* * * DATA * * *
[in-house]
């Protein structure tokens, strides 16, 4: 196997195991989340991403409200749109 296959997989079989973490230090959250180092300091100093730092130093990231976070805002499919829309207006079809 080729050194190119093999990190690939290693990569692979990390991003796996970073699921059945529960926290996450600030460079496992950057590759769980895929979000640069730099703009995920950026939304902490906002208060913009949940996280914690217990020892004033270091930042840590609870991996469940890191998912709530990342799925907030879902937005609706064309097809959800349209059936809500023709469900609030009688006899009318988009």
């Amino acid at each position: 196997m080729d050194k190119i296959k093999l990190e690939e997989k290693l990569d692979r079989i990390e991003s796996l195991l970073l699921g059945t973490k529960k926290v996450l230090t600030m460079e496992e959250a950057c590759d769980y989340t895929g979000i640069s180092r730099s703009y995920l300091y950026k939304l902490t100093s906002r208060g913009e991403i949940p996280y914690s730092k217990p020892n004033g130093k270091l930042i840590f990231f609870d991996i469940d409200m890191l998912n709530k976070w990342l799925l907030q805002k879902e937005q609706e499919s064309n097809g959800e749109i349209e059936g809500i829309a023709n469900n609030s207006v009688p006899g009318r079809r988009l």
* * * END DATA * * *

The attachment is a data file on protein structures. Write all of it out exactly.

[in-house]
């Protein structure tokens, strides 16, 4: 196997195991989340991403409200749109 296959997989079989973490230090959250180092300091100093730092130093990231976070805002499919829309207006079809 080729050194190119093999990190690939290693990569692979990390991003796996970073699921059945529960926290996450600030460079496992950057590759769980895929979000640069730099703009995920950026939304902490906002208060913009949940996280914690217990020892004033270091930042840590609870991996469940890191998912709530990342799925907030879902937005609706064309097809959800349209059936809500023709469900609030009688006899009318988009």
């Amino acid at each position: 196997m080729d050194k190119i296959k093999l990190e690939e997989k290693l990569d692979r079989i990390e991003s796996l195991l970073l699921g059945t973490k529960k926290v996450l230090t600030m460079e496992e959250a950057c590759d769980y989340t895929g979000i640069s180092r730099s703009y995920l300091y950026k939304l902490t100093s906002r208060g913009e991403i949940p996280y914690s730092k217990p020892n004033g130093k270091l930042i840590f990231f609870d991996i469940d409200m890191l998912n709530k976070w990342l799925l907030q805002k879902e937005q609706e499919s064309n097809g959800e749109i349209e059936g809500i829309a023709n469900n609030s207006v009688p006899g009318r079809r988009l």